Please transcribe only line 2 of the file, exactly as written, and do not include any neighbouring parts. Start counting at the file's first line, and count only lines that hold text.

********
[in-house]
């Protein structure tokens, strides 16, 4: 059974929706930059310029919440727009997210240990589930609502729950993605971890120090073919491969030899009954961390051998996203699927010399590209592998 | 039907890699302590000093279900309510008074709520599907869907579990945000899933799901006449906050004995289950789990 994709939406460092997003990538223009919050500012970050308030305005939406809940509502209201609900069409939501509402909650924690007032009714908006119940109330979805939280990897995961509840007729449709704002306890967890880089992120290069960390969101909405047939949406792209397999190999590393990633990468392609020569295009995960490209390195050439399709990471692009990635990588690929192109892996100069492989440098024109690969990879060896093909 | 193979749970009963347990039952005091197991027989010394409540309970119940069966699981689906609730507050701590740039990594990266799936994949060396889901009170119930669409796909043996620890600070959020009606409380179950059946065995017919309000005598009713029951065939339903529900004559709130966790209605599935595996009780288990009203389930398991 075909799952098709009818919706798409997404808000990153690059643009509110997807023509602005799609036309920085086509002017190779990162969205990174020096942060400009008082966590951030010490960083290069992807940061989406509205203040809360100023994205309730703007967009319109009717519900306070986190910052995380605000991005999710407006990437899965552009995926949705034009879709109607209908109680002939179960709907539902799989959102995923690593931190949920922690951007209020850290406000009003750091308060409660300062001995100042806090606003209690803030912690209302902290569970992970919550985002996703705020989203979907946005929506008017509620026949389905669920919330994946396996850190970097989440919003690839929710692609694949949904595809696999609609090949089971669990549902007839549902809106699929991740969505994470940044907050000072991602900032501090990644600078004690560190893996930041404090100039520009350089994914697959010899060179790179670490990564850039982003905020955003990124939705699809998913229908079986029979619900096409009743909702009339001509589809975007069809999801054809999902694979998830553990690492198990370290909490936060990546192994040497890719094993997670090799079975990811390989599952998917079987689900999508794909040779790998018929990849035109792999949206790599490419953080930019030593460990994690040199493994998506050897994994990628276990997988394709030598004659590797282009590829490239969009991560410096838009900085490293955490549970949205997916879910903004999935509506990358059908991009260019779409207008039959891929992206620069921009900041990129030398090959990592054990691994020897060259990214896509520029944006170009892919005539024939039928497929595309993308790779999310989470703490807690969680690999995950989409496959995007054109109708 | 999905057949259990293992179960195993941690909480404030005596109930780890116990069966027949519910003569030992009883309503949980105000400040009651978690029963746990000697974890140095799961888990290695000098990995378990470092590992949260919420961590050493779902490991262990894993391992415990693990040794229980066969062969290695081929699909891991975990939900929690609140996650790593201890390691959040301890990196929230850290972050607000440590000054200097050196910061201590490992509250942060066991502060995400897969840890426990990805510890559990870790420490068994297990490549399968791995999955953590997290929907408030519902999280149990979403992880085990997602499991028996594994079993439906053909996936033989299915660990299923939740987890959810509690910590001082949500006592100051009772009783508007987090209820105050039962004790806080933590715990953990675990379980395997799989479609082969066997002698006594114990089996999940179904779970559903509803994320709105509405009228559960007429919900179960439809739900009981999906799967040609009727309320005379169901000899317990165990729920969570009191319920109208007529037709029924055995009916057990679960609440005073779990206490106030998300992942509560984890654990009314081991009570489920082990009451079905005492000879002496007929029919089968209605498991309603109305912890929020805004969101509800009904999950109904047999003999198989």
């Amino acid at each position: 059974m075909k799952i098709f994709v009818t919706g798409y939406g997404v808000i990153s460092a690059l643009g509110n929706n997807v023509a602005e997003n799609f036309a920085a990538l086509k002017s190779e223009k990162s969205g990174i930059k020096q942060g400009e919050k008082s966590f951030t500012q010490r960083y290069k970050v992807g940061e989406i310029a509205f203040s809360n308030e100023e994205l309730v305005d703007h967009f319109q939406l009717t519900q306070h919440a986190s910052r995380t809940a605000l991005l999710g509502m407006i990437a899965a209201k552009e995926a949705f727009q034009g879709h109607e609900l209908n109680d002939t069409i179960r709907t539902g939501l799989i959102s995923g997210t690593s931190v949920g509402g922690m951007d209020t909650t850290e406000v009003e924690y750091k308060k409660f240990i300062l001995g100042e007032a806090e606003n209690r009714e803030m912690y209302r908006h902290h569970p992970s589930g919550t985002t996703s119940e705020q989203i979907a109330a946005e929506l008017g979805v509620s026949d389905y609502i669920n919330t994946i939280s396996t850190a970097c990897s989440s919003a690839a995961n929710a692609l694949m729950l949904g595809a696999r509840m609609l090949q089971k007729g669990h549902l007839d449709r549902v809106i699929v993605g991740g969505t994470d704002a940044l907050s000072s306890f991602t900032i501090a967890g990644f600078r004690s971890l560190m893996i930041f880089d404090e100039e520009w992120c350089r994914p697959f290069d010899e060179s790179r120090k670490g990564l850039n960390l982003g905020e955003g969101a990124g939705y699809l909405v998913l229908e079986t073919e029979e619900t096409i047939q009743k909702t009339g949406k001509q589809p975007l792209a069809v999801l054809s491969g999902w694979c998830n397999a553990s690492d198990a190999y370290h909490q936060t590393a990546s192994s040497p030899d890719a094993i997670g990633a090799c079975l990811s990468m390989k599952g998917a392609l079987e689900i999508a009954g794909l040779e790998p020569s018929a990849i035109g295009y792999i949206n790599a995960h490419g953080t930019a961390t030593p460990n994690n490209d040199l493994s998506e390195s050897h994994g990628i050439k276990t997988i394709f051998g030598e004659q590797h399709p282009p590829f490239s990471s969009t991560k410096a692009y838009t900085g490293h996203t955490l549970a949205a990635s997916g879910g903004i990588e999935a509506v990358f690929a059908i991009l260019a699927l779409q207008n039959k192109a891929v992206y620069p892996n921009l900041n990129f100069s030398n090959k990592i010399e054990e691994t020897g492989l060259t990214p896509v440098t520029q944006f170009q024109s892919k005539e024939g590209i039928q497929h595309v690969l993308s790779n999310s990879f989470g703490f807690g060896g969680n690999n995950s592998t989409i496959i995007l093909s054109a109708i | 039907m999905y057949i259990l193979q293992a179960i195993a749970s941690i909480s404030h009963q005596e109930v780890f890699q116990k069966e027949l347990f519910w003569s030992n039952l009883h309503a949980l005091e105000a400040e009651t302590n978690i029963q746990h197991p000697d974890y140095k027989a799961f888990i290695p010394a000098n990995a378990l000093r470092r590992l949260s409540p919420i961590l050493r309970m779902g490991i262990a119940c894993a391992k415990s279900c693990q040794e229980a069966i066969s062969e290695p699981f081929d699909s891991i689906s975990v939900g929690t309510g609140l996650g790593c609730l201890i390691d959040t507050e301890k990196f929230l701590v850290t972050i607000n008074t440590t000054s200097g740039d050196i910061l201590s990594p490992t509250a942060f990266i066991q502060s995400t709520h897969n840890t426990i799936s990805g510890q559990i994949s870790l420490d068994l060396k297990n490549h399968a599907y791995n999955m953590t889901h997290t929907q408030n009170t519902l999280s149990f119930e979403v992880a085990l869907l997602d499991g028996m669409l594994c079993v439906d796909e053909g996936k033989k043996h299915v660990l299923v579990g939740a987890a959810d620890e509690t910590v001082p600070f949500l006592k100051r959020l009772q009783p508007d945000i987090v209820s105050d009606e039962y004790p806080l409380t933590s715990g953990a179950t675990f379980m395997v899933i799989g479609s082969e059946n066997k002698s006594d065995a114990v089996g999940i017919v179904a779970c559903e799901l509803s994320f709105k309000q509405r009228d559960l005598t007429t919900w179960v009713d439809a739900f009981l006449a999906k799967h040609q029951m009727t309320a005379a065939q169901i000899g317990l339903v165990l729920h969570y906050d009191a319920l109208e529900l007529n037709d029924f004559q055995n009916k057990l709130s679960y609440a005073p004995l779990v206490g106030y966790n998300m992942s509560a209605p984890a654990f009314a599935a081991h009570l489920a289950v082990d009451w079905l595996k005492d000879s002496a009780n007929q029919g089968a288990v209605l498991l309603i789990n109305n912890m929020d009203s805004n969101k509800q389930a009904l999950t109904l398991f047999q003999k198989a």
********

């Protein structure tokens, strides 16, 4: 059974929706930059310029919440727009997210240990589930609502729950993605971890120090073919491969030899009954961390051998996203699927010399590209592998 | 039907890699302590000093279900309510008074709520599907869907579990945000899933799901006449906050004995289950789990 994709939406460092997003990538223009919050500012970050308030305005939406809940509502209201609900069409939501509402909650924690007032009714908006119940109330979805939280990897995961509840007729449709704002306890967890880089992120290069960390969101909405047939949406792209397999190999590393990633990468392609020569295009995960490209390195050439399709990471692009990635990588690929192109892996100069492989440098024109690969990879060896093909 | 193979749970009963347990039952005091197991027989010394409540309970119940069966699981689906609730507050701590740039990594990266799936994949060396889901009170119930669409796909043996620890600070959020009606409380179950059946065995017919309000005598009713029951065939339903529900004559709130966790209605599935595996009780288990009203389930398991 075909799952098709009818919706798409997404808000990153690059643009509110997807023509602005799609036309920085086509002017190779990162969205990174020096942060400009008082966590951030010490960083290069992807940061989406509205203040809360100023994205309730703007967009319109009717519900306070986190910052995380605000991005999710407006990437899965552009995926949705034009879709109607209908109680002939179960709907539902799989959102995923690593931190949920922690951007209020850290406000009003750091308060409660300062001995100042806090606003209690803030912690209302902290569970992970919550985002996703705020989203979907946005929506008017509620026949389905669920919330994946396996850190970097989440919003690839929710692609694949949904595809696999609609090949089971669990549902007839549902809106699929991740969505994470940044907050000072991602900032501090990644600078004690560190893996930041404090100039520009350089994914697959010899060179790179670490990564850039982003905020955003990124939705699809998913229908079986029979619900096409009743909702009339001509589809975007069809999801054809999902694979998830553990690492198990370290909490936060990546192994040497890719094993997670090799079975990811390989599952998917079987689900999508794909040779790998018929990849035109792999949206790599490419953080930019030593460990994690040199493994998506050897994994990628276990997988394709030598004659590797282009590829490239969009991560410096838009900085490293955490549970949205997916879910903004999935509506990358059908991009260019779409207008039959891929992206620069921009900041990129030398090959990592054990691994020897060259990214896509520029944006170009892919005539024939039928497929595309993308790779999310989470703490807690969680690999995950989409496959995007054109109708 | 999905057949259990293992179960195993941690909480404030005596109930780890116990069966027949519910003569030992009883309503949980105000400040009651978690029963746990000697974890140095799961888990290695000098990995378990470092590992949260919420961590050493779902490991262990894993391992415990693990040794229980066969062969290695081929699909891991975990939900929690609140996650790593201890390691959040301890990196929230850290972050607000440590000054200097050196910061201590490992509250942060066991502060995400897969840890426990990805510890559990870790420490068994297990490549399968791995999955953590997290929907408030519902999280149990979403992880085990997602499991028996594994079993439906053909996936033989299915660990299923939740987890959810509690910590001082949500006592100051009772009783508007987090209820105050039962004790806080933590715990953990675990379980395997799989479609082969066997002698006594114990089996999940179904779970559903509803994320709105509405009228559960007429919900179960439809739900009981999906799967040609009727309320005379169901000899317990165990729920969570009191319920109208007529037709029924055995009916057990679960609440005073779990206490106030998300992942509560984890654990009314081991009570489920082990009451079905005492000879002496007929029919089968209605498991309603109305912890929020805004969101509800009904999950109904047999003999198989």